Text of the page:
Light can now be used to heal diabetes in mice. By implanting a transparent gel that contains genetically modified light-sensitive cells, researchers have demonstrated a new type of implant that could one day be used to treat disease and monitor toxins in people.
“Light is a great tool to interface with biological systems, but there is a fundamental problem. It gets scattered when it hits tissue, and at depths much thinner than our skin,” says lead author Myunghwan Choi of Harvard Medical School in Boston.
Choi and his colleagues designed an implantable gel that could get around this, by guiding light under the mouse’s skin. In experiments, the team impregnated the gel with different types of genetically modified cells before implanting it.
To control diabetes, the team shone light into the mouse and at the implanted gel using a fibre optic cable attached to its head. The light triggered cells in the gel to produce a compound that stimulated the secretion of insulin and stabilised blood glucose levels. Separately, the team also showed they could monitor for cadmium poisoning using cells that fluoresced when the mouse was under stress from the toxin.
Cut the cord
Though still at the prototype stage, the ultimate idea is to reduce the need for doctors to perform repeated injections and blood tests to monitor or treat patients.
“The promise is there,” agrees Fiorenzo Omenetto, a biotechnologist at Tufts University in Medford, Massachusetts. But he adds it will have to get a little easier to live with than the current implant. “The tough thing here is the presence of a large implant and a fibre sticking out of your head. Not something I’d want if I were diabetic.”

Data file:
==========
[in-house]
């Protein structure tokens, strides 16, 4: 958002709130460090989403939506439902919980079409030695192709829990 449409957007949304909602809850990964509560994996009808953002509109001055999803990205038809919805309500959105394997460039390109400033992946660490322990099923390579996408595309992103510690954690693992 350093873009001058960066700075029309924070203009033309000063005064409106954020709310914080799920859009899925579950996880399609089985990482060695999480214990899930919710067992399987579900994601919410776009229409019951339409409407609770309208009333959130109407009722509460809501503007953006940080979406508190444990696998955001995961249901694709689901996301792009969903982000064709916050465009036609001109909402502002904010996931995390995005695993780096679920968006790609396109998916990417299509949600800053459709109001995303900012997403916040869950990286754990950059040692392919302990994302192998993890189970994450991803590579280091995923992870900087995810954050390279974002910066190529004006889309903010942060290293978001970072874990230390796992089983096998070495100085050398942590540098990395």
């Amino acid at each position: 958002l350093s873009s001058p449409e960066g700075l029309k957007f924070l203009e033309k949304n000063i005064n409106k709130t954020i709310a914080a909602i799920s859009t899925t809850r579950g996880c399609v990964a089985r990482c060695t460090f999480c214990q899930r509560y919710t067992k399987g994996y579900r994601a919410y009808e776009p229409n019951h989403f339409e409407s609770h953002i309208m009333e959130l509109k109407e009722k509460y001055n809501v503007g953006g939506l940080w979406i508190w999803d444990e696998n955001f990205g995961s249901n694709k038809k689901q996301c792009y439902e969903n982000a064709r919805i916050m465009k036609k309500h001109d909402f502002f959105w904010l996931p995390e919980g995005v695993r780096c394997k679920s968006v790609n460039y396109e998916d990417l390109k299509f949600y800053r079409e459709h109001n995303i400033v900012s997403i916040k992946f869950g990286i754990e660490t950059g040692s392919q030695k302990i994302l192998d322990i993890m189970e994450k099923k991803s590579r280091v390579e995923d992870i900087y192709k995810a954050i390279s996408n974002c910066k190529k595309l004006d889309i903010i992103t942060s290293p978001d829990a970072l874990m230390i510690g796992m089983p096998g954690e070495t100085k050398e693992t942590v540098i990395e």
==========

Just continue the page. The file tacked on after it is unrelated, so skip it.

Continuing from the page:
Choi’s team plans to work on making the gel more user-friendly. For example, he says, “we are thinking of adding a micro-LED with a wireless power receiver [to the gel implant].”
“Genetically modified cells have been engineered for a variety of applications ranging from the treatment of cancer to the prevention of gout,” wrote Warren Chan of the University of Toronto, Canada, in a comment piece published alongside the work. “This suggests that the implantable hydrogel could be used for many biological and clinical applications.”
Journal reference: Nature Photonics, DOI: 10.1038/nphoton.2013.278
If you would like to reuse any content from New Scientist, either in print or online, please contact the syndication department first for permission. New Scientist does not own rights to photos, but there are a variety of licensing options available for use of articles and graphics we own the copyright to.
Have your say
Only subscribers may leave comments on this article. Please log in.
Only personal subscribers may leave comments on this article
All comments should respect the New Scientist House Rules. If you think a particular comment breaks these rules then please use the “Report” link in that comment to report it to us.
If you are having a technical problem posting a comment, please contact technical support.